Working with the “Difficult” Student: Part 1

Step 1- Define Difficult
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For the purposes of the next two blog posts, we are going to look at two different definitions of difficult:
1. Students who are experiencing academic difficulty
2. Students who you are uncomfortable working with.
There are other definitions but making this distinction allows us to approach this issue with two very different solutions. This Blog will examine definition #1.

Students who are Experiencing Academic Difficulty

Step 2 – Diagnose the Difficulty
This step requires knowledge about the Learning Cycle developed in 1962 by P.Dubin. Everyone who is learning something new goes through the following 4 stages.
1. Unconscious Incompetence
At this stage, the person has no idea that they don’t know and in some cases may even assume that they do know because watching an expert makes it look easy or they may dismiss the importance of learning because the student fails to see the relevance. Sometimes this student will aggressively try to prove you wrong or blame others. In some cases, they learned incorrectly the first time and the incorrect behaviour is automatic. This is the most dangerous stage for patients who work with the student and the most difficult for preceptors to cope with.
2. Conscious Incompetence
This stage represents the beginning of willingness to learn something new. Occasionally students will be so afraid of appearing incompetent that they will avoid admitting that they are at this stage. This person may avoid learning by standing at the back of a group, giving joke responses to questions, freezing up or missing a session.
3. Conscious Competence
This stage is the awkward stage, every step has to be rehearsed, fingers don’t seem to work properly, or the student may forget a step and freeze. The preceptor is often tempted to do or reteach the steps for the student because they seem so slow.
4. Unconscious Competence
At this stage the student is doing things automatically. In the case of skills, muscle memory has kicked in, and they can use their minds to do other things like talk about the weather. The draw back with this stage is they have forgotten the steps they took to learn the skill and teaching it to someone else can be frustrating.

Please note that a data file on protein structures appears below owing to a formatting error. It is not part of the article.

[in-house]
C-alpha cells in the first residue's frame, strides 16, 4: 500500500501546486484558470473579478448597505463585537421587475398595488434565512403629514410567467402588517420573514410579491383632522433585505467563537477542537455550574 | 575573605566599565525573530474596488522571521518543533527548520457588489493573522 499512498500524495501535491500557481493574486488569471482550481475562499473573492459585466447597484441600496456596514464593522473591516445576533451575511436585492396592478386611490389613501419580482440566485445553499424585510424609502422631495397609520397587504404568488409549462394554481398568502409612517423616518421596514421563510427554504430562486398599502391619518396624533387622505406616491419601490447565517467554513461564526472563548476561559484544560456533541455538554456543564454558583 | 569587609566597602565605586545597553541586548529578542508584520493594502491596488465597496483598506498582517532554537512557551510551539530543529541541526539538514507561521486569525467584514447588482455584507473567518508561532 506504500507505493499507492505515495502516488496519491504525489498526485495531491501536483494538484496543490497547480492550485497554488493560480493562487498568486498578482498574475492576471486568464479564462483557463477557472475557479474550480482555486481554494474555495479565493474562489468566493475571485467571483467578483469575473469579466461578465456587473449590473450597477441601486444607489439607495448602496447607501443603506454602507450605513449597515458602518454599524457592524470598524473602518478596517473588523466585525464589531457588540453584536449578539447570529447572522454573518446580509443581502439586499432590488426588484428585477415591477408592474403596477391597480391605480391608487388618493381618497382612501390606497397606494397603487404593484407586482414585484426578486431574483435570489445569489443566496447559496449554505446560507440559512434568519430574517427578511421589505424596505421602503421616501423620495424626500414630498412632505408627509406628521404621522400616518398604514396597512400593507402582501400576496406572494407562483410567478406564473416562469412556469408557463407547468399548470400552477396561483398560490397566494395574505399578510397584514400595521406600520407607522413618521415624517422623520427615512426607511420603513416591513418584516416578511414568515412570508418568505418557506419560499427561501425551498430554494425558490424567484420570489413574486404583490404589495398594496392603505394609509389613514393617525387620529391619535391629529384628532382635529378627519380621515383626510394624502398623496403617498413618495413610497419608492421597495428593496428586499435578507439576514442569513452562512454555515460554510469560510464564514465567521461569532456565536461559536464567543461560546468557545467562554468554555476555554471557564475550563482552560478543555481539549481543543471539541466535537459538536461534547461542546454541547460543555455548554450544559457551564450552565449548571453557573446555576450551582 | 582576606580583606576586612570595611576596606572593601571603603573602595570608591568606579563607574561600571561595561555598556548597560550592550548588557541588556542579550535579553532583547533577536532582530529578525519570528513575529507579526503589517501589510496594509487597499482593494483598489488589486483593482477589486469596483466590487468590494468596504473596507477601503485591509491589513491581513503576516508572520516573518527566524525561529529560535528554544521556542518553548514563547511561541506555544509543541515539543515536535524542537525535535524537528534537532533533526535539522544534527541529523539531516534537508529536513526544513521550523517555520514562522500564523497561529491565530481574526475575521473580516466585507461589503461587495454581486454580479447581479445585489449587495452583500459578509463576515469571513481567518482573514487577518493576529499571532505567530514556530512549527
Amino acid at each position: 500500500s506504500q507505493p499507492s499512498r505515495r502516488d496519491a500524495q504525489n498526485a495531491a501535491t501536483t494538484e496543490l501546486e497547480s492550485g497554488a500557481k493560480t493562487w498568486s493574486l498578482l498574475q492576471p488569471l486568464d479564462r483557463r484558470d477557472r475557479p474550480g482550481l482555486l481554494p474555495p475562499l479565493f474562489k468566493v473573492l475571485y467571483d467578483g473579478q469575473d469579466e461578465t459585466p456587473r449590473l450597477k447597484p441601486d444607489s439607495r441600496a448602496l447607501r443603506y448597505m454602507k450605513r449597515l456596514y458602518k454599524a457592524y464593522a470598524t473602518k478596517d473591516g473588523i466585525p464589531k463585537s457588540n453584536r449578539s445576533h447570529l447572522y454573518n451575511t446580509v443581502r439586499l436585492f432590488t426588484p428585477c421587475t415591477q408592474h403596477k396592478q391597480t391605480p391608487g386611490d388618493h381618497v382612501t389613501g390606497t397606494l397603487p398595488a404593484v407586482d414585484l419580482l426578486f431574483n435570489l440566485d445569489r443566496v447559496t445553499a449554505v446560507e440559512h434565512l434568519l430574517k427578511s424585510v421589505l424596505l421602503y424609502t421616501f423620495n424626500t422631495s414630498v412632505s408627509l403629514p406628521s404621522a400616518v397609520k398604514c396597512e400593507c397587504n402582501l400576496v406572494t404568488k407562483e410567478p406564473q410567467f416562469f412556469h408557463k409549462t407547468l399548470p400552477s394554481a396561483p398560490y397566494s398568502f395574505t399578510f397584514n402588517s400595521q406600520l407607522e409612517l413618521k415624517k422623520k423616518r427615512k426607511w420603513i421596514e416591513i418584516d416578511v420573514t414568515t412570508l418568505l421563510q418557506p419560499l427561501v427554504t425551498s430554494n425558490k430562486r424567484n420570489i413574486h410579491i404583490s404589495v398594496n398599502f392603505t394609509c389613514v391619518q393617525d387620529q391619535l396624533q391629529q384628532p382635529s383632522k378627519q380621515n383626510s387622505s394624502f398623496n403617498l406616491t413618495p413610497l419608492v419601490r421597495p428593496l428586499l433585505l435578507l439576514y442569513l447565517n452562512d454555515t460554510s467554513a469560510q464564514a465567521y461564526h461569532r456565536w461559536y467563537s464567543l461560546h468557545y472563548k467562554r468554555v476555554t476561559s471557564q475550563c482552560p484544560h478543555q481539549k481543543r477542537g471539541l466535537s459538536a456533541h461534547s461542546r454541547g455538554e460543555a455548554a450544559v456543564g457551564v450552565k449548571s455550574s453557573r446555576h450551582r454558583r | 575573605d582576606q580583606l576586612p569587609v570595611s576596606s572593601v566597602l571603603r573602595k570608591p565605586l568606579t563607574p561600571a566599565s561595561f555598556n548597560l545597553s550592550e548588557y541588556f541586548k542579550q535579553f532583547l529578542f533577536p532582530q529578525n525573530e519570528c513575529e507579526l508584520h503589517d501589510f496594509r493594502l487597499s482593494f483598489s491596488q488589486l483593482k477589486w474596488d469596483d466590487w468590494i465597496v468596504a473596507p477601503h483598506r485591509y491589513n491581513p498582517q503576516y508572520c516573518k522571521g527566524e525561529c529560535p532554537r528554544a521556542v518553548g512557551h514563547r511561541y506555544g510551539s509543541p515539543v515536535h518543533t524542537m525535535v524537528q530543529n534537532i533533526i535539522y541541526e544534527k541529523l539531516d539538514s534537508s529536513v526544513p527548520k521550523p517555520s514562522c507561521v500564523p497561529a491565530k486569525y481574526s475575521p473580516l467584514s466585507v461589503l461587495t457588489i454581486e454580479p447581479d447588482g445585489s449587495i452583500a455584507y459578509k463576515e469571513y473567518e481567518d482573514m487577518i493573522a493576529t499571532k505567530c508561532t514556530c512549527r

Techniques that can help you identify which stage the student is at can be found here.
Step 3 – Treat the Difficulty
Once you have a clear diagnosis, you can move on to developing a strategy for working with the student. Rewards and punishment are ineffective because they have unpleasant long term consequences.
1. Unconscious Incompetence
The simplest solution at this stage is to demonstrate what you expect but that won’t work with a student who is seriously imbedded in this stage and denying that they need to change. Here are some alternatives:
• direct feedback
• 360 degree feedback from nurses, patients, and/or families
illness scripts
• videotaped encounters
• failure as a last resort.
2. Conscious Incompetence
At this stage, the student needs direct teaching. Some things to think about with a student having a difficult time at this stage are:
• use numbered steps
• use repetition by asking students to explain steps to the patient or you before they practice
• if a student is fearful of appearing incompetent, build their confidence by
o giving them written steps to memorize
o asking them questions they can answer
o asking them to demonstrate a piece of something
o using positive support strategies.
3. Conscious Competence
This is the practice stage and students need to do X until it becomes automatic. If there aren’t patients, use simulators; no simulators, practice on self, family, each other. This is the stage when students should be teaching each other and students in lower levels because the act of teaching improves the skill level of the teacher.
4. Unconscious Competence
At this stage, the person needs new challenges.